Remnants of the Temple of Zeus at Olympia, Greece
And so I am looking through my notes to decide what to write here about the Greeks, and I've discovered that I have eleven folders with information on different aspects of Ancient Greece. I'll list the topics here, just for the fun of it:
The Ancient Greeks contributed much to the development of Western culture in so many different areas: alphabet, drama, comedy, poetry, politics, democracy, medicine, architecture, science, sculpture and philosophy. Much of the Greek experience remains deeply embedded in the Western world today; and not just as letters to distinguish one fraternity or sorority from another. The Greek use of rational thought, and not supernatural explanation, to understand the natural world formed the basis of Western philosophy and science. The Greek appreciation of the value and beauty of the individual was crucial to the ensuing artistic and aesthetic history of the West. The Greeks also developed the idea and practice of "democracy," an idea and practice so radical in the ancient world and much different than the current understanding and use of the concept. (You could argue that the contemporary understanding of democracy is still not all that clear.)
Whereas the Hebrews provided an ethical religion for the West (in the form of Judaism and the idea of ethical monotheism), the Ancient Greeks provided an ethical philosophy. Both focused on the role of the individual (and not community responsibility for events), and both would complement each other (ethical irrationalism in the form of religion and ethical rationalism in the form of philosophy) when merged later in Christianity. I'll repeat that in my comments on Christianity.
The Greek city states--it is important to remember that there was never any unified kingdom or state of Greece even under Philip II of Macedon and his son Alexander the Great in the fourth century BCE--let's get back to my point about the Greek city states. They were all individual polities, and all engaged in colonization. Colonial expansion first began relatively early in the eighth century. Already by the 600s BCE, Greeks had established overseas settlements/colonies throughout the Mediterranean and Black Seas (Marseilles, Syracuse, Odessa, etc.). Some historians have theorized that the colonialism was a response to overpopulation, but in any case by the fifth century (400s BCE) there were Greek settlements scattered all along the Mediterranean and Black Sea shorelines. Many of these later came under the imperial control of Athens, but these settlements ensured that Greek language and culture spread widely and influenced local societies wherever there was cultural and economic contact.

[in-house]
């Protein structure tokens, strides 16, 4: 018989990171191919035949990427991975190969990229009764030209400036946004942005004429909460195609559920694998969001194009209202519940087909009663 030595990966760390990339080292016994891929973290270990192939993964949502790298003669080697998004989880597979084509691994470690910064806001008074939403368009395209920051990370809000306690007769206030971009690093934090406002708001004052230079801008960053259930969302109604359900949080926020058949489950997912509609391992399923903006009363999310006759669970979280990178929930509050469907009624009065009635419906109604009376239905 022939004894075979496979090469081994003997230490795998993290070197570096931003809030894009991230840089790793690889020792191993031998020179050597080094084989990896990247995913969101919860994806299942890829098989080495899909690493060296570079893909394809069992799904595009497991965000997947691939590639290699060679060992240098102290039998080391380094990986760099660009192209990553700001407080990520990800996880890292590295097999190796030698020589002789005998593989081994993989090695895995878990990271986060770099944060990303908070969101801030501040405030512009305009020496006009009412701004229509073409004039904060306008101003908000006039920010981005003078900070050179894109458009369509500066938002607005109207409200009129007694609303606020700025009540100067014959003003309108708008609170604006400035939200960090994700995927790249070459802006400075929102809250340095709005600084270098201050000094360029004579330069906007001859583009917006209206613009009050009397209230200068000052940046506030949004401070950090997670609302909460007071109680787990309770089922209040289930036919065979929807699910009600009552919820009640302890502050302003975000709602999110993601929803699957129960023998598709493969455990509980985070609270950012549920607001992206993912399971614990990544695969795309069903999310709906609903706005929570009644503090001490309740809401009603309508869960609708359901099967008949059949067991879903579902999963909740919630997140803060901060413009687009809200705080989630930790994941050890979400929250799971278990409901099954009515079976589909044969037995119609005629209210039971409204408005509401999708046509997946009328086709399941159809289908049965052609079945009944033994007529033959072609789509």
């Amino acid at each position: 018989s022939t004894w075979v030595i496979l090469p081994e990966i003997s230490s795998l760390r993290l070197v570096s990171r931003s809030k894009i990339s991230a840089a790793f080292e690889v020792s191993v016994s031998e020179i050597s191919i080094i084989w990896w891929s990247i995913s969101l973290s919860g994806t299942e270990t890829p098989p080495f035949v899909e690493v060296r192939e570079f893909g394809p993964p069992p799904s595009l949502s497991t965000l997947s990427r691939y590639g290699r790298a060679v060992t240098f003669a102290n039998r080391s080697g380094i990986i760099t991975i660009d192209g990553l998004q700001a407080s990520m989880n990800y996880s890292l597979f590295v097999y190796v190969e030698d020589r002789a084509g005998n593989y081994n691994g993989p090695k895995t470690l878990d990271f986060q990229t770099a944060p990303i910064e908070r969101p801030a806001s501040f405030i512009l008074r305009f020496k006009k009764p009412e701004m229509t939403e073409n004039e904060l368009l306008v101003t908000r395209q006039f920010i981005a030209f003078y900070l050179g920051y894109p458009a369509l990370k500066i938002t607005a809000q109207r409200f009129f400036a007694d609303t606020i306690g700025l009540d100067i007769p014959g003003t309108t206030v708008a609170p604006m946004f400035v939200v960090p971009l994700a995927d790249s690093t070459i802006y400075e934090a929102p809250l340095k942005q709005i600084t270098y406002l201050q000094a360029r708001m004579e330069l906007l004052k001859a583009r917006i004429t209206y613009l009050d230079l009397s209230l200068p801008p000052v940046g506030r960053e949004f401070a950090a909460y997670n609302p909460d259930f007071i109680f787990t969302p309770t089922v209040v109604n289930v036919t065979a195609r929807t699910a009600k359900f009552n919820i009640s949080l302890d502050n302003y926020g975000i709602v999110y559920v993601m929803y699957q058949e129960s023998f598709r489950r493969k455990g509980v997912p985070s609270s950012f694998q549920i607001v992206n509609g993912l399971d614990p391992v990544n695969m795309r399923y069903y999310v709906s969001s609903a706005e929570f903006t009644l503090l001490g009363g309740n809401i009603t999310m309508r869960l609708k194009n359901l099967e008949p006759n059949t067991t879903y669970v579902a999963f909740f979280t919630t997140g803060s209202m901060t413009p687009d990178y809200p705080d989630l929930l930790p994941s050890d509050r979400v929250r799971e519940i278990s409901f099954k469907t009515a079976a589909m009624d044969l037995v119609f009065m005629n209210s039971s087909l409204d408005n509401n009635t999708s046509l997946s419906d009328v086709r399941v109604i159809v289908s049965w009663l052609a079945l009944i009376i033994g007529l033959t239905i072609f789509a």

Here's a quick timeline of Ancient Greece. (all dates BCE)
Alexander the Great and the Hellenistic World
The emergence of Macedon, to the north of the Greek Peninsula, culminated in the reign of Philip II, king of Macedon, 359-336 (assassinated). He used his professional army to defeat the individual Greek city-states and create the League of Corinth under his complete control.
Alexander 3 of Macedon, aka the Great, born 356, became king 336, died 323 (possible poisoned), the great warrior who created an empire extending eastward to India and including Syria, Persia, Palestine, Egypt, present-day Pakistan. This was the largest empire up to that time (before Rome).
As Alexander spread Greek civilization eastward, it is often said that he kind of orientalized it in the process, i.e., he merged Greek, Persian and other cultures to create a cosmopolitan empire in which science, philosophy, art all flourished. That's why it is called the Hellenistic world; it was no longer solely a Greek (Hellenic) empire; it was Hellenistic, a merged Greek empire.
We often associate the ancient Greeks with philosophy. Feel free to investigate all of these different philosophic schools as they are all part of the philosophical heritage of the world today. These are just some quick notes.
Classical Greek Philosophy
Some recommended online lectures and websites:
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